Excessive alcohol use is the third-leading preventable cause of death in the United States, and is a widespread problem among college students. Nearly half of all community college students engage in heavy alcohol use, and are at a higher risk for negative consequences of heavy drinking compared to students at residential colleges. Despite their high risk and that these students comprise 45 percent of all college students nationwide, there have been relatively little effort to assess and intervene with community college students on alcohol-related issues.
The purpose of this study, led by Dr. Beth Bock, Professor of Behavioral and Social Sciences and faculty member in the Centers for Behavioral and Preventative Medicine, was to examine the feasibility, acceptability, and preliminary efficacy of an alcohol risk-reduction program designed for community college students and delivered through text messaging. A total of sixty heavy drinking community college students were enrolled and randomized to the text message intervention or a control condition of general motivational text messages. Text Message Alcohol Program, or TMAP, was a six week intervention that included text messages consisting of alcohol facts, strategies to limit alcohol use and related risks, and motivational messages.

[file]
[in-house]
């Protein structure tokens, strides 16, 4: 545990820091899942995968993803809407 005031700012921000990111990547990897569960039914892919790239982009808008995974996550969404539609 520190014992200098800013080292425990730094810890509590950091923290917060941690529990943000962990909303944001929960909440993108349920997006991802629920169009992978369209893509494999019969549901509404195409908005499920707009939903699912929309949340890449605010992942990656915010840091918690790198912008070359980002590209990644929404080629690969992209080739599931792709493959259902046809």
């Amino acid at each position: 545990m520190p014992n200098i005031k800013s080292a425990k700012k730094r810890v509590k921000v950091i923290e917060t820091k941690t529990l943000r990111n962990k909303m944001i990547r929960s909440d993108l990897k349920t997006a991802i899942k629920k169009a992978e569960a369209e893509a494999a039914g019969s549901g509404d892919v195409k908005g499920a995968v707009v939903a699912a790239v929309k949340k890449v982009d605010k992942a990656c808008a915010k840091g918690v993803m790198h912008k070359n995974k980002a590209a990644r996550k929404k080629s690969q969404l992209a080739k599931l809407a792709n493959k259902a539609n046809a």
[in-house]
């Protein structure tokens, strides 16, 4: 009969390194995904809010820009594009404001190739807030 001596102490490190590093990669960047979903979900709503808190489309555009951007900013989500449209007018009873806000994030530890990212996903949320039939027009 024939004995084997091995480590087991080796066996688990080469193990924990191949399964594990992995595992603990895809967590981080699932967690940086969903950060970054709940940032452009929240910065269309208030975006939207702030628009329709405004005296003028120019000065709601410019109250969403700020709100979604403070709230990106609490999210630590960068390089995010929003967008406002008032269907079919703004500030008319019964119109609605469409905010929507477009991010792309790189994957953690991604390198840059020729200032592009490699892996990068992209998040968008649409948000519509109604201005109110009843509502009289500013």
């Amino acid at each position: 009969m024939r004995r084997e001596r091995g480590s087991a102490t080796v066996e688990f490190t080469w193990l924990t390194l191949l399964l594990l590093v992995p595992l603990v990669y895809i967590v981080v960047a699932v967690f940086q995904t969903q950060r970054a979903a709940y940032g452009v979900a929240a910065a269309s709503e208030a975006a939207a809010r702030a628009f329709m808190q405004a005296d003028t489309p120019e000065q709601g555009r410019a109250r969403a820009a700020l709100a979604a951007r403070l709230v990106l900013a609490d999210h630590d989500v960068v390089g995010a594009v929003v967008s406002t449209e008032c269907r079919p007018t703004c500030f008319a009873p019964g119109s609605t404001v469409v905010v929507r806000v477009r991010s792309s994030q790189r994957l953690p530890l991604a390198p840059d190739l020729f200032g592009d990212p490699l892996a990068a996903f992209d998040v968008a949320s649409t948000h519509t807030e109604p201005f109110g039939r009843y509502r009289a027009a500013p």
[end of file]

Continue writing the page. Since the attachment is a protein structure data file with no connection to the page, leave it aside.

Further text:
Almost all participants (87 percent) completed all follow up assessments. At the end of the six week intervention, TMAP participants were less likely than controls to report heavy drinking and negative alcohol consequences. Participants receiving TMAP texts rated the messages positively, with an average rating of 6.8 on a 10 point scale. The TMAP group also showed significant increases in self-efficacy to resist drinking in high risk situations between baseline and week six, with no such increase among controls. Results were maintained though the week twelve follow up.
Results of this study indicate that the TMAP alcohol risk reduction program was feasible and highly acceptable indicated by high retention rates and good ratings for the text message content. Reductions in multiple outcomes provide positive indications of intervention efficacy. This study provides preliminary evidence that a text message-based intervention can be effective in improving alcohol-related behaviors among community college students.
This study was published in Addictive Behaviors, Volume 63, 2016.
For more information: https://www.ncbi.nlm.nih.gov/pubmed/27450909